How To Help A Vine Climb A Tree

A trellis framework helps a vine to climb a tree

This picture, taken at Gresgarth Hall in Lancashire shows how a vigorous vine such as a rambling rose or a Clematis montana can be encouraged to grow against a tree.

The soil at the base of a tree is often dry and impoverished. Dig a hole for the plant two feet (60cm) or more away from the trunk of the tree. Mix in a little organic matter such as leaf mould or compost to enrich the soil

If the plant came in a pot, gently tease out the roots over the hole. Mix the soil that falls from the container in with the planting soil too. Plant the rose or vine aiming for the soil level to be about the same as it was in the pot.  Water in well.

Use a sturdy cane ladder to train the plant back towards a lower branch of the tree.  The smaller canes the plant came with can be tied or woven in to the ladder.

As the vine grows, weave the pliable young stems around the cane, tying them in if needed.

If wild animals such as rabbits or deer visit the area and may be tempted to nibble the lower stems of the plant, use chicken wire to protect them.

18 Replies to “How To Help A Vine Climb A Tree”

    1. We often hear descriptions of how to train a climber – plant well away from the base of the support and lean the plant back towards it – but when you see it done, it makes more sense.

    1. It’s stylish and practical. I once saw an orchard of apple trees, each growing into their own more sturdy ladder at Jupiter Artlands. I was not sure whether it served a practical purpose or was a work of art – either way, it was memorable. That’s something else I’d love to see as it develops. (Oh for that TARDIS!)

    1. Quite. Perhaps I have got the purpose of the ladder all wrong. Perhaps it is an anti-wriggling device. I was browsing a book that had pictures of a strangler fig yesterday – now, that would make a tree want to run.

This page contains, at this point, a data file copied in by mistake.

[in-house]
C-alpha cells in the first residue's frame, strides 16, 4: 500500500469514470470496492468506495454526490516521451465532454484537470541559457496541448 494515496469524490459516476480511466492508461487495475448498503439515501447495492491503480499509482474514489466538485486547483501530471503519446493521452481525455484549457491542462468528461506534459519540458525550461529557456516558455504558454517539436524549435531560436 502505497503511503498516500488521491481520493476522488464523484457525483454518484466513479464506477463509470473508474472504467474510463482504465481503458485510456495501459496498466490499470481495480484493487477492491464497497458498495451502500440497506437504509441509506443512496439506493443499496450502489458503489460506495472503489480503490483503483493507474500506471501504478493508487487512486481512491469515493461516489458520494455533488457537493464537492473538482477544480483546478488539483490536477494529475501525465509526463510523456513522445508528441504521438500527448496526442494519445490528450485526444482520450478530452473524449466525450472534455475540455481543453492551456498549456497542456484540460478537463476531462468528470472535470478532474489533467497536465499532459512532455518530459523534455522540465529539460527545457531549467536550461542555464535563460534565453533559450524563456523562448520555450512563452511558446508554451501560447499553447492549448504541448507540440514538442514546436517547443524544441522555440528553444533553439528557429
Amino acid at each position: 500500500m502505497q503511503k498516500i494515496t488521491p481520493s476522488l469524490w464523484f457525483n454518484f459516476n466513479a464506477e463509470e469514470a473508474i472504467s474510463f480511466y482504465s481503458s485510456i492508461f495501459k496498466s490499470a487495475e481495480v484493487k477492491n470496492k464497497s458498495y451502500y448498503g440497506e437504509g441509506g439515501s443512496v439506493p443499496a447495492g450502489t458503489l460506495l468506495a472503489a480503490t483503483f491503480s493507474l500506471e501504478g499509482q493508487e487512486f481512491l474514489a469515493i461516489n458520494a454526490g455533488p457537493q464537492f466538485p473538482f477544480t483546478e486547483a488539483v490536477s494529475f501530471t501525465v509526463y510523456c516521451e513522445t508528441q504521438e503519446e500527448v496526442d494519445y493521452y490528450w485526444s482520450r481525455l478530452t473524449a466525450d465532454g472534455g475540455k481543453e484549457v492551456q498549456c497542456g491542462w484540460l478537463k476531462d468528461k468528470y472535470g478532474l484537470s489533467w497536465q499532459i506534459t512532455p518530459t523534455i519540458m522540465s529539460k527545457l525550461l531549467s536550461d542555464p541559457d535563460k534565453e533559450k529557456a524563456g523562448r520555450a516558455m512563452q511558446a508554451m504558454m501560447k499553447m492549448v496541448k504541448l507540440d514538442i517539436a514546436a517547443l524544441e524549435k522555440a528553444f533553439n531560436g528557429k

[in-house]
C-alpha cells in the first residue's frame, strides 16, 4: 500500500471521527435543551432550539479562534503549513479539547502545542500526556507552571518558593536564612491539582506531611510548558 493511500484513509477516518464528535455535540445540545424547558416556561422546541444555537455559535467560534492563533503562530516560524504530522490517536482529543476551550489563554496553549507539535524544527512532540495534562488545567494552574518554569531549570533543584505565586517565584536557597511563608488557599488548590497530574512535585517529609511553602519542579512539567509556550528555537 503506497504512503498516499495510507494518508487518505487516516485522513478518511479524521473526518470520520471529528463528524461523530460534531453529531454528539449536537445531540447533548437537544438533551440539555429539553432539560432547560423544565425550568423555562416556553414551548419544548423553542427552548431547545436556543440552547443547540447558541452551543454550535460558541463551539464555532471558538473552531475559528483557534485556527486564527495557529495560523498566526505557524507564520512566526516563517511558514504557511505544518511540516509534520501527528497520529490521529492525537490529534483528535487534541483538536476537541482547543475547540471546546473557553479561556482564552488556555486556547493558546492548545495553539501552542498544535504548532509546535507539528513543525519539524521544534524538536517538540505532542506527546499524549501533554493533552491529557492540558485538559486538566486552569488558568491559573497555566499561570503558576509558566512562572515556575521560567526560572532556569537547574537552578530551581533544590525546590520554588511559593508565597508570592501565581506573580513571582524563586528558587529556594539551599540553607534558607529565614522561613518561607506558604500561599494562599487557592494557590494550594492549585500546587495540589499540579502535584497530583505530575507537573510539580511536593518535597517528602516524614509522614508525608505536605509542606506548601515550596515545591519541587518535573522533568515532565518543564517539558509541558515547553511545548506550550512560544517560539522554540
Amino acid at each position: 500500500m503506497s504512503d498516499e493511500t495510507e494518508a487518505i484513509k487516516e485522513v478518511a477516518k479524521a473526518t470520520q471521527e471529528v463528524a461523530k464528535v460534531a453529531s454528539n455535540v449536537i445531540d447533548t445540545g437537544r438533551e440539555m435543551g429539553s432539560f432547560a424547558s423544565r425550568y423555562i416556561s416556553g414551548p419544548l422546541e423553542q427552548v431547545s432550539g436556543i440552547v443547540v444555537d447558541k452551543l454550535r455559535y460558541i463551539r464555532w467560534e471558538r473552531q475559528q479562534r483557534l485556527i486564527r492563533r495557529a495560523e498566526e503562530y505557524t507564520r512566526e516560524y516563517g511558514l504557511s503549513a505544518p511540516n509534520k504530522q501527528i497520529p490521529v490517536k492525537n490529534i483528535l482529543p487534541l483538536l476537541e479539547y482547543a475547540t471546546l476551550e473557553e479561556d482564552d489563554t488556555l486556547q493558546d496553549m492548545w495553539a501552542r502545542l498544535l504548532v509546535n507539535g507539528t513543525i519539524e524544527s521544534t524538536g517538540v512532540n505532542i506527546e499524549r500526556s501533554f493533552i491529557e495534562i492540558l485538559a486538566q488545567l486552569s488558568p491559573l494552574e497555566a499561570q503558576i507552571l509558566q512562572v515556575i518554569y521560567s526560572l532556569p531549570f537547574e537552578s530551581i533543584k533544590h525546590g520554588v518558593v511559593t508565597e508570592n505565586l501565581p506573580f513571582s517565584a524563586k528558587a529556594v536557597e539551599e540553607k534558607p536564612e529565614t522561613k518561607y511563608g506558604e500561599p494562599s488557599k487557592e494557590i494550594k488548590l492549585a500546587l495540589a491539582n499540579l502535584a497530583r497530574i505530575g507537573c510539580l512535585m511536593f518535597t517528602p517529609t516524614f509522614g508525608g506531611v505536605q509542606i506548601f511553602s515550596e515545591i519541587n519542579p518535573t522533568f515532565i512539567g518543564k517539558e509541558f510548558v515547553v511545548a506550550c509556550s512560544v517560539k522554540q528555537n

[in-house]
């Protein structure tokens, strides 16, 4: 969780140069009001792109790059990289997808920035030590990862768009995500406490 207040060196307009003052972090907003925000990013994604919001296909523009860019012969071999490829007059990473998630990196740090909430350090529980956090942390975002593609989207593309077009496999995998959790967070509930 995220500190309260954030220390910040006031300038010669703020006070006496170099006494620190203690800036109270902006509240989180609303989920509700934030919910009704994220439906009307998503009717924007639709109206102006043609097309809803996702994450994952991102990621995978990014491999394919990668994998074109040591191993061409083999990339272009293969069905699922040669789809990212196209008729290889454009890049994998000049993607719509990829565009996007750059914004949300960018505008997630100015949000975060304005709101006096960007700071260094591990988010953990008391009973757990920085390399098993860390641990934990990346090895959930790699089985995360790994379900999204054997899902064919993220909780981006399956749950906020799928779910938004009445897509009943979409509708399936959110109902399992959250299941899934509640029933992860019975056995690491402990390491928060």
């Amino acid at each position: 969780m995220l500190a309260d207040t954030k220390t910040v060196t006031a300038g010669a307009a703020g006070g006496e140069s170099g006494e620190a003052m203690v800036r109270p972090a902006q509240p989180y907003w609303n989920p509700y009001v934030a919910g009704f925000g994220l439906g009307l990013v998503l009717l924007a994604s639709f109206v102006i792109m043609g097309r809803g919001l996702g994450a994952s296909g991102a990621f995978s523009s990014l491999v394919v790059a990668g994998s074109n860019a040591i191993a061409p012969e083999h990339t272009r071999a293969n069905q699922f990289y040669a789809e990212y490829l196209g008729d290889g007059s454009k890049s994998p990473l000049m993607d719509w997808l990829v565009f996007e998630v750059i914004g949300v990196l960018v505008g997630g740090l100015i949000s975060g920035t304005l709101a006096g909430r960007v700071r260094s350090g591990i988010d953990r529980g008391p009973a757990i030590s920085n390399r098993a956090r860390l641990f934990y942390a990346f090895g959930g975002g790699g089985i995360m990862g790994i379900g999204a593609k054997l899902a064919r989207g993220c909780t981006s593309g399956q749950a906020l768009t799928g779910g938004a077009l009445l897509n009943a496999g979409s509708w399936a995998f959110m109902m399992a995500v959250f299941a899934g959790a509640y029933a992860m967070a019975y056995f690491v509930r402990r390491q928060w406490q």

1. An anti-wiggling device! I like that! I wonder if the tree twists and scratches its bark on it when no one’s looking. I’m guessing a barkscratch feels as good as a backscratch.

        1. Hmm, makes me wonder how trees react to woodpeckers…is it a case of ‘Down a bit, please…Yeah, just there!’ 🙂

  1. We have Virginia Creepers that we thought were beautiful at the base of our evergreens. Then we saw that they were strangling them and had to take them out. I love them against our fences, just not on other trees or our house (seen some ivy tearing out brings in on a house – eeek!). Hope your’s is nice.

    1. I’m sorry you had to sacrifice your Virginia Creeper, although it was for a good cause. I shared the picture from Gresgarth Hall as a good example of how to get a vine started against a tree and protect the bottom from rabbits. It would work for a rambling rose, but I believe this plant is a clematis, possibly a montana. I’ll try to remember to check on it next time I visit.

  2. Never went to such lengths to help a vine to climb. Usually I tie vines to an arbor or trellis. Getting vines to climb up a tree trunk can be challenging in my experience, even when it’s an aggressive climber like Virginia Creeper.

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